Babies who snore are widely under diagnosed according to Australian researchers investigating less costly and more effective methods of identifying sleep apnea hypopnea syndrome (SAHS) in infants.
A joint study conducted by electrical engineering researchers working at both Western Sydney and Sydney universities looked at the combined use and applicability of two minimally invasive sensors, electrocardiogram (ECG) and pulse oximetry as an early detection method of SAHS – a respiratory condition experts estimate can affect up to 4 percent of infants.
Sleep-related breathing disorders in infants and young children have been linked to several negative developmental effects, such as cognitive impairment, depression, and attention deficit/hyperactivity disorder says Gregory Cohen from University of Western Sydney (UWS) and Philip de Chazal ResMed Chair in Biomedical Engineering at the University of Sydney's Charles Perkins Centre.
There is a clear need for the development of a less invasive, lower cost means for the detection and diagnosis of apnea events using easily accessible and low-cost sensors
The pairs' study results showing it is possible to detect apnoea events using two minimally invasive sensors consisting of ECG and SpO2 devices has been published in the online journal Computers in Biology and Medicine.
“While it is possible to perform overnight polysomnograms on infants and young children, the intrusive nature of the multitude of sensors limits the practicality and effectiveness of the technology and can lead to lower quality results in infants and young children,” Professor de Chazal explained.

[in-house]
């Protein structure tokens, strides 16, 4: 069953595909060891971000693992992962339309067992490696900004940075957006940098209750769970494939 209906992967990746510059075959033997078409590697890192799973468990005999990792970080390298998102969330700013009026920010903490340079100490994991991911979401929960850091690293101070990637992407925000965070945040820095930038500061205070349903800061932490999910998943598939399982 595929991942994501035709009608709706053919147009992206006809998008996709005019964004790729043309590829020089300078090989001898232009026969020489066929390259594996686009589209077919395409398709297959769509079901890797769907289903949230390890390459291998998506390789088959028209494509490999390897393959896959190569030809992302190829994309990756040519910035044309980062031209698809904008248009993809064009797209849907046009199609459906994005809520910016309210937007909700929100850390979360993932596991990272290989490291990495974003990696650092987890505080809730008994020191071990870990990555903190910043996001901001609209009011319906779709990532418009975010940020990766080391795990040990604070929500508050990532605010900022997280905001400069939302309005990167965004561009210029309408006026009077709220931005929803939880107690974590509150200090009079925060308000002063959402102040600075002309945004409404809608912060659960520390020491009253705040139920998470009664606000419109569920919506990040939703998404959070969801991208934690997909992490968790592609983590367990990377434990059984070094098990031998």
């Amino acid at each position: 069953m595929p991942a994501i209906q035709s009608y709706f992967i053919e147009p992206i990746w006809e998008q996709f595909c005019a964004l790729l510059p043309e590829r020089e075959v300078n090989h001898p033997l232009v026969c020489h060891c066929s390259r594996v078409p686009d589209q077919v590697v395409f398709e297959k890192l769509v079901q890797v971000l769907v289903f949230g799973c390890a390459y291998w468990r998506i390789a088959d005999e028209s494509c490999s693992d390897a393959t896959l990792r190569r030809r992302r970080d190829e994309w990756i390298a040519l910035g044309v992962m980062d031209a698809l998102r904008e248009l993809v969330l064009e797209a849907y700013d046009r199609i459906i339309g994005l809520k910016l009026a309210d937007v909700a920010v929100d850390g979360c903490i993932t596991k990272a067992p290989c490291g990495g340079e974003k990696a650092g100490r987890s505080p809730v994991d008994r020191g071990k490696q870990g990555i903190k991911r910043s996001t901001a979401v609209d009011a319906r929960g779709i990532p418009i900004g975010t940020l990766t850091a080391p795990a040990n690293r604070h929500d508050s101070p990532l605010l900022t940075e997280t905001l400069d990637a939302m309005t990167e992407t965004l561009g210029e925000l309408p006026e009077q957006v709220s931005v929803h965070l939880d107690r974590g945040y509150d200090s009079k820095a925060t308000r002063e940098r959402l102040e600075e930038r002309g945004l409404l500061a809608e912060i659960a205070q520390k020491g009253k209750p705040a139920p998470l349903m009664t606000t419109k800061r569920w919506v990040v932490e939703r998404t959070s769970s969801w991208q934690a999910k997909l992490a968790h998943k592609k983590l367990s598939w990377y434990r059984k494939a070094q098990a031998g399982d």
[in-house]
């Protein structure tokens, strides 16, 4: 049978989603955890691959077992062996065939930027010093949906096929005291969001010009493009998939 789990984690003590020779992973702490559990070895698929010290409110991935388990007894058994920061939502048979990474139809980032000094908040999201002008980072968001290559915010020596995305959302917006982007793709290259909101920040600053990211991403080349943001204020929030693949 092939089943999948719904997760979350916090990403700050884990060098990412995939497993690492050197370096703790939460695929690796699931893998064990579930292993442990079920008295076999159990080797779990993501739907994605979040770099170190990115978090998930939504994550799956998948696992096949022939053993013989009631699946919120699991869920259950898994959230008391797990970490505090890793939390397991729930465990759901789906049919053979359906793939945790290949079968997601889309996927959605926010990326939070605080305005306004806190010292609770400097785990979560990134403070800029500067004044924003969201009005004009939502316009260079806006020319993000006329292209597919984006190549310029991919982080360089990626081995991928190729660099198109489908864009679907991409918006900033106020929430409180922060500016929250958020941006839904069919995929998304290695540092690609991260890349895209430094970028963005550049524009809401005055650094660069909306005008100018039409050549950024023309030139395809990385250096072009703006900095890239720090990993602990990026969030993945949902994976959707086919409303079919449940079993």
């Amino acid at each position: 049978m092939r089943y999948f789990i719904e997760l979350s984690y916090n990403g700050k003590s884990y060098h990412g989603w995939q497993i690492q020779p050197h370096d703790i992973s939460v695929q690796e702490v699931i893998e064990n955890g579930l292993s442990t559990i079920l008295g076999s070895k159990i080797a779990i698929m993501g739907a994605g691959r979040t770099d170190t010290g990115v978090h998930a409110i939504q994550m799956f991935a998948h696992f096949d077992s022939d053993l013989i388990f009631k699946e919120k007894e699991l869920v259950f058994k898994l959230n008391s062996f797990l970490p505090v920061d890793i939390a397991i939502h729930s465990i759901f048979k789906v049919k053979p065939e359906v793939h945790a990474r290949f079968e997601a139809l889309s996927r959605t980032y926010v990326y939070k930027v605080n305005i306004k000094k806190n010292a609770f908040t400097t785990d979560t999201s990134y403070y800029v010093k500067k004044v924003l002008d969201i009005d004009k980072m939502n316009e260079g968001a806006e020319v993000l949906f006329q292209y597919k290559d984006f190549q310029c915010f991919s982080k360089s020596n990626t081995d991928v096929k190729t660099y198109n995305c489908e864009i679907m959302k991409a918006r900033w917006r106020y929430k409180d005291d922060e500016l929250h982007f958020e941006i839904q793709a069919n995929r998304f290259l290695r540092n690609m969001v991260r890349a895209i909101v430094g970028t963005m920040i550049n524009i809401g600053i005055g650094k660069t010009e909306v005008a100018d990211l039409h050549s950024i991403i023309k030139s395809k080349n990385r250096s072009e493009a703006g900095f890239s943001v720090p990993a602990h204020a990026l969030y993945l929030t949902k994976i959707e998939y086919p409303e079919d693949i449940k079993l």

“There is a clear need for the development of a less invasive, lower cost means for the detection and diagnosis of apnea events using easily accessible and low-cost sensors,” said the Professor.
His co-investigator Gregory Cohen, PhD candidate at UWS said: “This work forms an important step in demonstrating potential for such low-cost and minimally invasive diagnostic systems.”
However there is still work to be done to bring the performance of the system to a clinically acceptable accuracy. “Further research using data acquired with higher-resolution sensors will be instrumental in boosting the reliability and the diagnostic power of such a system,” Cohen said.
Cohen and de Chazal studied an existing dataset of 396 scored overnight polysomnography recordings from the international CHIME study. The dataset contained data from healthy infants, infants diagnosed with sleep apnea, infants with siblings who had died from sudden infant death syndrome (SIDS) and pre-term infants.